• A thorough review is needed now of our existing trade agreements to carefully identify the provisions that are causing problems so that we can make the vital fixes to the existing agreements – and do better in the future. It is unacceptable that trade agreements set limits on the food or product safety standards or the amount of border inspection. If we are to enjoy the benefits of trade, we must remove these non-trade limits on our basic health and safety that have been inserted into recent trade agreements. Specifically, our current trade agreements must be modified to remove provisions that:

    • Limit the ability of countries to inspect imported foods at whatever rate government safety agencies determine is needed to ensure safety;

    • Require countries to import food that is equivalent, not equal, to domestic safety requirements; and

    • Limit the level of food safety protection countries choose to implement.

These changes are vital so that the various proposed improvements to U.S. food safety policy relating to imports are not subject to challenge under U.S. trade agreements.

  • A new process for formulating our trade policy so that we can get good agreements. These four NAFTA expansion agreements were negotiated using a procedure called "Fast Track," which delegates Congress' exclusive constitutional authority over trade to the president. This system empowers a few special interests to make the rules − short-circuiting normal legislative processes and stifling the voice of consumers and others who must live with the results. The Fast Track procedure is how we got into NAFTA and WTO. In the future, we need to replace Fast Track with a new process that allows Congress and the public to ensure our future trade agreements suit our needs – including a key power that Fast Track removes: ensuring that Congress gets to vote before a president can sign a trade agreement.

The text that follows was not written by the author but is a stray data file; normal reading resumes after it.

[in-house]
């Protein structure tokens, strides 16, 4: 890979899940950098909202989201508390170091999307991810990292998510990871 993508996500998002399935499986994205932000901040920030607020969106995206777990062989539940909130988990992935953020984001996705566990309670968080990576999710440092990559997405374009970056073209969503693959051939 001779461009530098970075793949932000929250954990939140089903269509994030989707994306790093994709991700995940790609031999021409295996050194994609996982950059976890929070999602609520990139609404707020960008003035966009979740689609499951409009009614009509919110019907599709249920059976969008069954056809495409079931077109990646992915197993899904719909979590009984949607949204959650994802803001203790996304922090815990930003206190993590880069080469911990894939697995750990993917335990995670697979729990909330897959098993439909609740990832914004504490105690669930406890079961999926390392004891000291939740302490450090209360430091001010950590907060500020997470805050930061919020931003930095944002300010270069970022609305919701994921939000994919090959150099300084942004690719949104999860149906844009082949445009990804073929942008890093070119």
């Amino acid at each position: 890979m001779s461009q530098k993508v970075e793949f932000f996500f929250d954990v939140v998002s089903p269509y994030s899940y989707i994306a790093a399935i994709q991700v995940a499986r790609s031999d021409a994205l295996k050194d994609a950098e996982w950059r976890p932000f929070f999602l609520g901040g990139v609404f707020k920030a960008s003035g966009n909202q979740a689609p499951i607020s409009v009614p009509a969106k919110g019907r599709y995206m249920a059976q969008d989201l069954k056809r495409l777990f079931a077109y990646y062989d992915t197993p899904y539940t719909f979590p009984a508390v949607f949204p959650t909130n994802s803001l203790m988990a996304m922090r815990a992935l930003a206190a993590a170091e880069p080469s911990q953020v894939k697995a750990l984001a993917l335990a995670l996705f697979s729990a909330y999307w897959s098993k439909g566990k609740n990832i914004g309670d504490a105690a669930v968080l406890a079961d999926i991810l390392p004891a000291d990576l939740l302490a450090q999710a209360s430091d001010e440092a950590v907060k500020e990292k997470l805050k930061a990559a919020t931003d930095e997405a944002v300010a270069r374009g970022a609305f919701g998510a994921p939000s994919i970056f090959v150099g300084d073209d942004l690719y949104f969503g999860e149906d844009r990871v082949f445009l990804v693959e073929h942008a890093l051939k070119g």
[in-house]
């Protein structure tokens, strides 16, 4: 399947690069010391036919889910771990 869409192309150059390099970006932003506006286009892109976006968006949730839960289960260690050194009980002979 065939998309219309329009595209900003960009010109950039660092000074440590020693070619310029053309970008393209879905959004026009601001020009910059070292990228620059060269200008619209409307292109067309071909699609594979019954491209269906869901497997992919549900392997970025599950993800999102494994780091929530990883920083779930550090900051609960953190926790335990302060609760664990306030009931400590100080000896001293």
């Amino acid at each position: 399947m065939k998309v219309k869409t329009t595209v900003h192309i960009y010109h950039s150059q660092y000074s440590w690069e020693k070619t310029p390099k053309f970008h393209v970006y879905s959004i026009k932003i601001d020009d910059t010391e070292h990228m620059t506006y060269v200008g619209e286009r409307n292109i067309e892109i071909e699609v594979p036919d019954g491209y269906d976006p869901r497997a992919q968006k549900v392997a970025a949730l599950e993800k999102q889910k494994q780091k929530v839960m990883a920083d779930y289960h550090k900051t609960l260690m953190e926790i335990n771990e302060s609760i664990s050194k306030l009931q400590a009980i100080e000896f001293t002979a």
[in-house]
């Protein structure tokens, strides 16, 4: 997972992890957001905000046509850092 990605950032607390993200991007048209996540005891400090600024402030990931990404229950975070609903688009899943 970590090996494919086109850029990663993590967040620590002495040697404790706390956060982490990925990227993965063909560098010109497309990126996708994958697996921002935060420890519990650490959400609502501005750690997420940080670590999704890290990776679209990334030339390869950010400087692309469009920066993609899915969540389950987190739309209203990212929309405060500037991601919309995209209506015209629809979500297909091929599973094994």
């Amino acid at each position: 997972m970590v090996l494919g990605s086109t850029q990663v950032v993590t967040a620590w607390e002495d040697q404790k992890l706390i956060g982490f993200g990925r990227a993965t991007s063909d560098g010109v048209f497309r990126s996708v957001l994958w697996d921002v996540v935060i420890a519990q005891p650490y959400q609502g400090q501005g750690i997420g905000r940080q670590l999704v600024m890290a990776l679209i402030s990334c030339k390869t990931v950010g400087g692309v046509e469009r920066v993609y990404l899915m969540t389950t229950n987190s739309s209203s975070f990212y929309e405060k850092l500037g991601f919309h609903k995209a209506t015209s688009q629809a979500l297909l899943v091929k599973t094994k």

• The FDA needs new authority to examine and approve other nation's regulatory systems and food safety laws as the same as ours or better, before imports from a country can enter the U.S. market. Currently, 80 percent of food products we eat come under FDA jurisdiction. They do not need any pre-approval from FDA to be imported. In contrast USDA, which regulates less than 20 percent of the foods we eat, has authority to approve or disapprove countries and inspect plants abroad. With similar authority, FDA border inspectors might have a fighting chance against the flood of food imports.
  • Border inspection of imported food and products must be dramatically increased. Congress must require – and fund – greatly increased FDA and USDA border inspection. Other developed countries such as Japan and the European Union inspect a much larger percentage of high risk imports than we do. It is unconscionable – and dangerous – that the United States inspection rates for produce and seafood is less than one percent and meat and poultry inspection is only 11 percent. The percent of U.S. food safety dollars going to the FDA has remained flat when the growth in imports requires greatly increased oversight by U.S. officials and increased inspection funding.
  • Accessible consumer information about what imported foods are rejected and why. In preparing this report, we became vividly aware of how difficult it is for consumers to access the necessary information about imported food and U.S. inspection findings to ensure their own safety. The FDA and USDA must establish easily searchable data bases that list, by food and country, what products are rejected and for what reasons.
  • Country-of-origin labeling of ALL imported products so consumers can make informed choices. Congress should immediately implement fully the 2002 law that requires such labels on meats, fruit and vegetables. In recent surveys 92 percent of Americans demanded country-of-origin labeling which has been stalled by agribusiness, food processing and mega-retail interests.